Peace and Security
Development and security are closely linked, and the OBOR Initiative has positive implications for peace and security, in addition to the potential to reinforce economic exchange and intensify trade relations between the EU and China. On its way to Europe, the OBOR initiative encompasses some of the most unstable countries and regions in the world, including Central Asia and the Middle East, areas that constitute the EU’s “extended neighborhood” and have significance for European security.
One of the EU’s foreign policy objectives is to further engage China in the international community and encourage China to become a responsible stakeholder. Meanwhile, in responding to the criticism that China has been “free-rider” in international society, the Chinese President Xi Jinping made it clear that China is willing to share development opportunities. Since China is determined to carry out the OBOR project, it also means that China is willing to align itself with the destiny of other countries, as the OBOR aspires to forge a “community of shared interests, destiny and responsibility.” The OBOR initiative could thus serve as an opportunity for the EU to deepen cooperation with China in terms of both development and security.
As the OBOR project unfolds, it is likely to encounter multifarious security challenges, requiring China to cooperate with Europe to protect its own interests. The current crises in the Middle East and Ukraine are cases in point. The Iran nuclear crisis and continuing conflict in Ukraine raise questions about the feasibility of China’s OBOR initiative, but this common challenge could provide an opportunity for the EU and China to bolster their security cooperation.
People-to-people exchange is the third pillar of EU-China relations, and the weakest. In 2012, the EU and China established the High Level People-to-People Dialogue as an overarching mechanism to promote trust and intercultural understanding between the two sides, but this mechanism remains quite amorphous due to the lack of specific action. As such, the OBOR initiative is timely, since it promises to add substance to the people-to-people exchange mechanism.
Historically, the concept of the “Silk Road” was not only about trade links, but also had significant cultural meaning. It served as a passage for the exchange of Eastern and Western civilizations, bringing European music, dance, painting, architecture, and medical science to China while introducing Chinese silk, tea, porcelain, printing arts, and Confucian ideas to Europe. These exchanges left deep imprints on the development of both societies and civilizations.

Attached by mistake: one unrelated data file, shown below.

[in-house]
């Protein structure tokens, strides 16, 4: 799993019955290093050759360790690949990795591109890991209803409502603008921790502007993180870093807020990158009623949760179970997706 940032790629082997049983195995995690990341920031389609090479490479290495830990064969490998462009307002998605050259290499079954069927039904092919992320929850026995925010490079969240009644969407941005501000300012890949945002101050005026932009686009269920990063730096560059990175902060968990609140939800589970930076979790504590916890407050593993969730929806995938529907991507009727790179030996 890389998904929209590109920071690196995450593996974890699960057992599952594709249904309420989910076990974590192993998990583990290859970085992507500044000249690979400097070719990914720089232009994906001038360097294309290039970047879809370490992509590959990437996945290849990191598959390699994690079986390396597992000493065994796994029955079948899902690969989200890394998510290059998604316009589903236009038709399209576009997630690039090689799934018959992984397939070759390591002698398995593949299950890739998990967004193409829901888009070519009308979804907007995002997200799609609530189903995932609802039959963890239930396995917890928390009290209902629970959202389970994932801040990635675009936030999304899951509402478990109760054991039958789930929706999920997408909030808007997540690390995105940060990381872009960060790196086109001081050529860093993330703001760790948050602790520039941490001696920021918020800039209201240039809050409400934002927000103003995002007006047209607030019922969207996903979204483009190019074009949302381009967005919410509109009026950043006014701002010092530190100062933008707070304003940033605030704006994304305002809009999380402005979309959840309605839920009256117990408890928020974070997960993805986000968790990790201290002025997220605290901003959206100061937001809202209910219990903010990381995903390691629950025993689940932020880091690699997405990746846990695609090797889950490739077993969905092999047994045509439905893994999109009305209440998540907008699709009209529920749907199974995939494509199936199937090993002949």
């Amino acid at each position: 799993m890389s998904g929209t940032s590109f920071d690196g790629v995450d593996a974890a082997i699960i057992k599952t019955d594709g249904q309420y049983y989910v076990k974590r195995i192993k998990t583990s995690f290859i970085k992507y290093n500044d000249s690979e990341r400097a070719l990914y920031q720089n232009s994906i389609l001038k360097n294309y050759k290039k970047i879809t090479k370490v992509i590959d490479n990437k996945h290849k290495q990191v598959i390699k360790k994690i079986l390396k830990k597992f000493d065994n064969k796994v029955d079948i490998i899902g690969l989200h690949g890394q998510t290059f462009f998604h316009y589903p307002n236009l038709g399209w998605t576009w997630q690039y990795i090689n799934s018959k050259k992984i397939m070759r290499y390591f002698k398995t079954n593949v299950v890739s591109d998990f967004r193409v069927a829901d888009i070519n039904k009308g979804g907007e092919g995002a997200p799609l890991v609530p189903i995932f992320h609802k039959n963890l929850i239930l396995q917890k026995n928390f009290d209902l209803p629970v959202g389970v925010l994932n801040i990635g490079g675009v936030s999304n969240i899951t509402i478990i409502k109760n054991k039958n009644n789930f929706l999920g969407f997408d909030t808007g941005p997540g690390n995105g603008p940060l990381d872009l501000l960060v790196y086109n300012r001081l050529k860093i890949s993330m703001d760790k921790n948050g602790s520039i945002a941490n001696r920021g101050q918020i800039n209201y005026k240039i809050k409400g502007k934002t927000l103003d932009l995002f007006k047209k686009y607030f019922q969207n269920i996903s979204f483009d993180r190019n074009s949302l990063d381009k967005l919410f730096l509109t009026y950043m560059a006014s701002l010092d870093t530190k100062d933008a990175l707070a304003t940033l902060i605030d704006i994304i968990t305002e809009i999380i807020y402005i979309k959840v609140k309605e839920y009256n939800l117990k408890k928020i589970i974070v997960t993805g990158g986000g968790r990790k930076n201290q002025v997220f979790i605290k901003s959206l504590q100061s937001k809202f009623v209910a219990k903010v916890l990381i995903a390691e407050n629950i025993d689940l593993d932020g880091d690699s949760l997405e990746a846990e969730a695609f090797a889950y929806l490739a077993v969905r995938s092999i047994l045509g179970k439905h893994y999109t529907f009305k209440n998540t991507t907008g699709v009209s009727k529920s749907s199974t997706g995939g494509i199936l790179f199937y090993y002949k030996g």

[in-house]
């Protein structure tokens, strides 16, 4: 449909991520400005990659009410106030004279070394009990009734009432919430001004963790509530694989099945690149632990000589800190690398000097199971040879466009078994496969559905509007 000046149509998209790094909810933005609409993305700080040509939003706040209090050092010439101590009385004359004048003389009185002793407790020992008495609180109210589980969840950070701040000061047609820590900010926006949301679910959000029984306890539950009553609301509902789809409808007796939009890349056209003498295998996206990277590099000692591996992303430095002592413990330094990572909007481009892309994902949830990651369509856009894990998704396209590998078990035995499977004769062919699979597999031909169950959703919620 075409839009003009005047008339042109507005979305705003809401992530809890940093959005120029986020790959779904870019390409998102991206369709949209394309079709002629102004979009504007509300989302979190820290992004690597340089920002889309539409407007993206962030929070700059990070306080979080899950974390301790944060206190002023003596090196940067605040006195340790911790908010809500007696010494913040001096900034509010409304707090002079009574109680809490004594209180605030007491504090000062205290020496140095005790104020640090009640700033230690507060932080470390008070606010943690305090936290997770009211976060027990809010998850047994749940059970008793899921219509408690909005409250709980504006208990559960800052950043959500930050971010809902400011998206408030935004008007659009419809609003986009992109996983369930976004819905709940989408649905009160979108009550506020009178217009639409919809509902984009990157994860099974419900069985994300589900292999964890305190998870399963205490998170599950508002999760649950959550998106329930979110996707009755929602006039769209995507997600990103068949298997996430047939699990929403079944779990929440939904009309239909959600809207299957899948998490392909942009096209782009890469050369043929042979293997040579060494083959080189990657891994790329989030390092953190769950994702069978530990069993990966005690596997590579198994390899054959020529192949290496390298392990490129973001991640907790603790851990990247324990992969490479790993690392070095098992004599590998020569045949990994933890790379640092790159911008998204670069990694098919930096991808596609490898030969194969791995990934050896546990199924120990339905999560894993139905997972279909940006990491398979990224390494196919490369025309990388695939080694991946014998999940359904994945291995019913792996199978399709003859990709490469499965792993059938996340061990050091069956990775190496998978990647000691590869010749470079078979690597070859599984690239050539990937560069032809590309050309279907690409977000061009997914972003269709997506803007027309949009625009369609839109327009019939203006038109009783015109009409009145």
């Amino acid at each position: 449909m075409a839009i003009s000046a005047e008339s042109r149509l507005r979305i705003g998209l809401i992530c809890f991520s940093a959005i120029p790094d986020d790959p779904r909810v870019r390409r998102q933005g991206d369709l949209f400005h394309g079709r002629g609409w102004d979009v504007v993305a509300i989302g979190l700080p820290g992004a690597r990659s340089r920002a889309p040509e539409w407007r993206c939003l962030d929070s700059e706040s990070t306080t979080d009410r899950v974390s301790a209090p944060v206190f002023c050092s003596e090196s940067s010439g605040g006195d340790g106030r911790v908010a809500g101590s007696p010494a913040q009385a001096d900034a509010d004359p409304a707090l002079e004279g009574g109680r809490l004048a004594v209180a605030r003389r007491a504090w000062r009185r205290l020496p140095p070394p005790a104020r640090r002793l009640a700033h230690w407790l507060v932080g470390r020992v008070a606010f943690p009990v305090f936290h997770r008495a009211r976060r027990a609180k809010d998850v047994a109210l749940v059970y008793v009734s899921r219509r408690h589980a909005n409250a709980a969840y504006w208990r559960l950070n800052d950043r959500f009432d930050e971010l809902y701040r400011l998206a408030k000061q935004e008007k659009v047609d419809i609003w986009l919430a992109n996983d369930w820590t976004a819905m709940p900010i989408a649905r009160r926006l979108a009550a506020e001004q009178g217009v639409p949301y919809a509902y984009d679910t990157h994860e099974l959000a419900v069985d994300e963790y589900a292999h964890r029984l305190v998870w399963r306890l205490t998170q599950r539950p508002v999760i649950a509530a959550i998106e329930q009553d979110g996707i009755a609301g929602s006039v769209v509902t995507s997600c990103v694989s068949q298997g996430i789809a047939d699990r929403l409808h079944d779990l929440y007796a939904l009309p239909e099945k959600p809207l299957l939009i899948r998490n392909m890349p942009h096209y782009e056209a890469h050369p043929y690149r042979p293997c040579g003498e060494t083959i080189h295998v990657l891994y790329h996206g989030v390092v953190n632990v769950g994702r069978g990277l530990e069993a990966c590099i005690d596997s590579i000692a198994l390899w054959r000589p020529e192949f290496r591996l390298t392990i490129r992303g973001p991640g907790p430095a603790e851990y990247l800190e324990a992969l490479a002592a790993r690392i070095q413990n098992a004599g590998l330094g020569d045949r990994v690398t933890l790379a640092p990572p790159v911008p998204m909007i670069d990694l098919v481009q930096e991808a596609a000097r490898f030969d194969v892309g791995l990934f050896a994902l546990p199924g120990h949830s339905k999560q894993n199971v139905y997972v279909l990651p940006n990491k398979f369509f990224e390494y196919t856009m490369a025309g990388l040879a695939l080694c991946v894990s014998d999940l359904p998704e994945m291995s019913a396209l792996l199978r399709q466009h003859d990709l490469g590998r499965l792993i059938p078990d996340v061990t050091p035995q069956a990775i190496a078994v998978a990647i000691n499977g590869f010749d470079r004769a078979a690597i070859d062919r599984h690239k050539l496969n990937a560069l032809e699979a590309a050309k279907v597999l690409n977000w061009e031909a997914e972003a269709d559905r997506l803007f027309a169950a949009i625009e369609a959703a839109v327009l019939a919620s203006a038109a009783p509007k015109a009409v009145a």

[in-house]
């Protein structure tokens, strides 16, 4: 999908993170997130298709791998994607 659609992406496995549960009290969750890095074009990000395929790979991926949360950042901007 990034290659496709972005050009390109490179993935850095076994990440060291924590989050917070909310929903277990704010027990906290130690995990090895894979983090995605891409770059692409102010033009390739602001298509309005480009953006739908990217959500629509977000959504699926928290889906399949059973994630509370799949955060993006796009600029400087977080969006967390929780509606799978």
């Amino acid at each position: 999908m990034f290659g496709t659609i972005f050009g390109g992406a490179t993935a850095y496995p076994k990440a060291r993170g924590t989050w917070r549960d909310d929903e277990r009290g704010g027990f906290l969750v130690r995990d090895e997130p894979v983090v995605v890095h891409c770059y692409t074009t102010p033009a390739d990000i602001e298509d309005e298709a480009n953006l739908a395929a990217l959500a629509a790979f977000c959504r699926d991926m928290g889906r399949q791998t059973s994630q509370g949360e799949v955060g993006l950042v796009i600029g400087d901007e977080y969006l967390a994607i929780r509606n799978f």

In the same vein, the OBOR initiative could serve as a cultural bridge between Europe and China, which should not only be understood as “two markets” and “two forces,” but also as “two civilizations.” For now, discussions on OBOR mostly focus on trade and security concerns, with Europeans emphasizing the commercial interests while the U.S. worries more about the potential geopolitical implications. But for global civilization, the significance of the OBOR goes far beyond the narrow commercial interests and security concerns. As the OBOR cuts across the world’s major civilizations, it is expected to bring new opportunity and possibility for global integration.
EU as a Stakeholder in OBOR
As a new narrative, the OBOR still needs time before it is fully formed. Execution will take even longer, given the sheer size of the project and the unpredictable political-security risks that lie ahead. Still, the EU should not underestimate China’s determination to carry forward the project and its implications for the EU. As we’ve seen, the OBOR initiative has significant implications for the EU and for EU-China relations in terms of trade, security, and people-to-people exchange. In this sense, the EU and its member states are not outsiders but stakeholders in the initiative.
In fact, the impact of the OBOR project could be felt by the EU to at least some extent with the launching of the “16+1” cooperation framework in 2012. Within this framework, China has been cooperating with Central and Eastern European countries on infrastructure building. As China invites more European countries to participate in the project, the EU will be under pressure to coordinate a European response at some point. The time has come for the EU to think about how to tap the opportunity of the OBOR initiative to reshape EU-China relations.
Shaohua Yan is a PhD candidate of European Studies at the University of Hong Kong. His academic interests cover EU-China Relations, Chinese and European foreign policy, and regional integration. He writes regularly for major Hong Kong newspapers, including Hong Kong Commercial Daily, Taikungpao and Apple Daily.